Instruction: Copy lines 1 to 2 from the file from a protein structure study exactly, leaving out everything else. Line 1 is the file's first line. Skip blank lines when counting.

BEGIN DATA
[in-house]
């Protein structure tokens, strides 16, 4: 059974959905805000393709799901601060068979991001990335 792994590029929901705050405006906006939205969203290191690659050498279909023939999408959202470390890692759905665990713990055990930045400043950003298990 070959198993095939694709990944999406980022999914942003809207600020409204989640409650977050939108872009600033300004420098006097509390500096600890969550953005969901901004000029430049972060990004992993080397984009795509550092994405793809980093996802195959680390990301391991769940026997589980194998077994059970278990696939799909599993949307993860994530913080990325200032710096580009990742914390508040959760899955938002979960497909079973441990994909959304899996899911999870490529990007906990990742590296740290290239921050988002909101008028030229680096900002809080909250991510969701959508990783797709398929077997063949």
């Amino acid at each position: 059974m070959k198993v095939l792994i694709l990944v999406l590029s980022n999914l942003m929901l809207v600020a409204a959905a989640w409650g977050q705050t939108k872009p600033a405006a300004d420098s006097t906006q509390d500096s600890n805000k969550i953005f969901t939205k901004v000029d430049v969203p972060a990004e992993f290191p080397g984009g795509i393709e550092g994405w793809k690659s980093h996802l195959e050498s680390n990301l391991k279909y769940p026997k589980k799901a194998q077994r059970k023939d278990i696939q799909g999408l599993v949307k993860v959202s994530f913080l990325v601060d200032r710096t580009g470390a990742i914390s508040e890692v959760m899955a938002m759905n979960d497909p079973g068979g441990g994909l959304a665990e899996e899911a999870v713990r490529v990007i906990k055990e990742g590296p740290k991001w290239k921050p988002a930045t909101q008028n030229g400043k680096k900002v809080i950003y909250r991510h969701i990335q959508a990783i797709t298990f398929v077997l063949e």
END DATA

[in-house]
């Protein structure tokens, strides 16, 4: 059974959905805000393709799901601060068979991001990335 792994590029929901705050405006906006939205969203290191690659050498279909023939999408959202470390890692759905665990713990055990930045400043950003298990 070959198993095939694709990944999406980022999914942003809207600020409204989640409650977050939108872009600033300004420098006097509390500096600890969550953005969901901004000029430049972060990004992993080397984009795509550092994405793809980093996802195959680390990301391991769940026997589980194998077994059970278990696939799909599993949307993860994530913080990325200032710096580009990742914390508040959760899955938002979960497909079973441990994909959304899996899911999870490529990007906990990742590296740290290239921050988002909101008028030229680096900002809080909250991510969701959508990783797709398929077997063949």